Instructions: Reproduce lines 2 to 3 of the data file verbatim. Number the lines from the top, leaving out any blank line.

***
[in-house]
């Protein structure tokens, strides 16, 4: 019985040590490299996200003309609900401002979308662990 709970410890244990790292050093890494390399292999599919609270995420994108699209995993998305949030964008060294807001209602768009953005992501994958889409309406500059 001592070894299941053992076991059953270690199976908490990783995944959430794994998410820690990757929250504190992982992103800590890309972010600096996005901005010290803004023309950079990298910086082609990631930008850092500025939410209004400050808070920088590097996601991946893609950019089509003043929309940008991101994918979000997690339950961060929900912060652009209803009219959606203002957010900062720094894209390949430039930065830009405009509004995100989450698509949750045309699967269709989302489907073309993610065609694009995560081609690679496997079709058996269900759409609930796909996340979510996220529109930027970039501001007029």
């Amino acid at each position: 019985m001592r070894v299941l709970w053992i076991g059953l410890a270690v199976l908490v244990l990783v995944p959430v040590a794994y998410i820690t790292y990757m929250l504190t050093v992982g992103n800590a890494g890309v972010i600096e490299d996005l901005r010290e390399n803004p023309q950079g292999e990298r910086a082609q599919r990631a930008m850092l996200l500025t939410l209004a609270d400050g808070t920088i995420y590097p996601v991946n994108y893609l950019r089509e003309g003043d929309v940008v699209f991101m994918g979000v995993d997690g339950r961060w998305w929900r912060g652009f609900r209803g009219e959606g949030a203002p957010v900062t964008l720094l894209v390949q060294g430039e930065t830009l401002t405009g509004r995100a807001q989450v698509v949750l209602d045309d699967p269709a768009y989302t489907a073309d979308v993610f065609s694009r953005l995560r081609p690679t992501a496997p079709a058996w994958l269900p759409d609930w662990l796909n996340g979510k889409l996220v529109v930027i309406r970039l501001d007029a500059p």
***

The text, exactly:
């Protein structure tokens, strides 16, 4: 019985040590490299996200003309609900401002979308662990 709970410890244990790292050093890494390399292999599919609270995420994108699209995993998305949030964008060294807001209602768009953005992501994958889409309406500059 001592070894299941053992076991059953270690199976908490990783995944959430794994998410820690990757929250504190992982992103800590890309972010600096996005901005010290803004023309950079990298910086082609990631930008850092500025939410209004400050808070920088590097996601991946893609950019089509003043929309940008991101994918979000997690339950961060929900912060652009209803009219959606203002957010900062720094894209390949430039930065830009405009509004995100989450698509949750045309699967269709989302489907073309993610065609694009995560081609690679496997079709058996269900759409609930796909996340979510996220529109930027970039501001007029």
């Amino acid at each position: 019985m001592r070894v299941l709970w053992i076991g059953l410890a270690v199976l908490v244990l990783v995944p959430v040590a794994y998410i820690t790292y990757m929250l504190t050093v992982g992103n800590a890494g890309v972010i600096e490299d996005l901005r010290e390399n803004p023309q950079g292999e990298r910086a082609q599919r990631a930008m850092l996200l500025t939410l209004a609270d400050g808070t920088i995420y590097p996601v991946n994108y893609l950019r089509e003309g003043d929309v940008v699209f991101m994918g979000v995993d997690g339950r961060w998305w929900r912060g652009f609900r209803g009219e959606g949030a203002p957010v900062t964008l720094l894209v390949q060294g430039e930065t830009l401002t405009g509004r995100a807001q989450v698509v949750l209602d045309d699967p269709a768009y989302t489907a073309d979308v993610f065609s694009r953005l995560r081609p690679t992501a496997p079709a058996w994958l269900p759409d609930w662990l796909n996340g979510k889409l996220v529109v930027i309406r970039l501001d007029a500059p």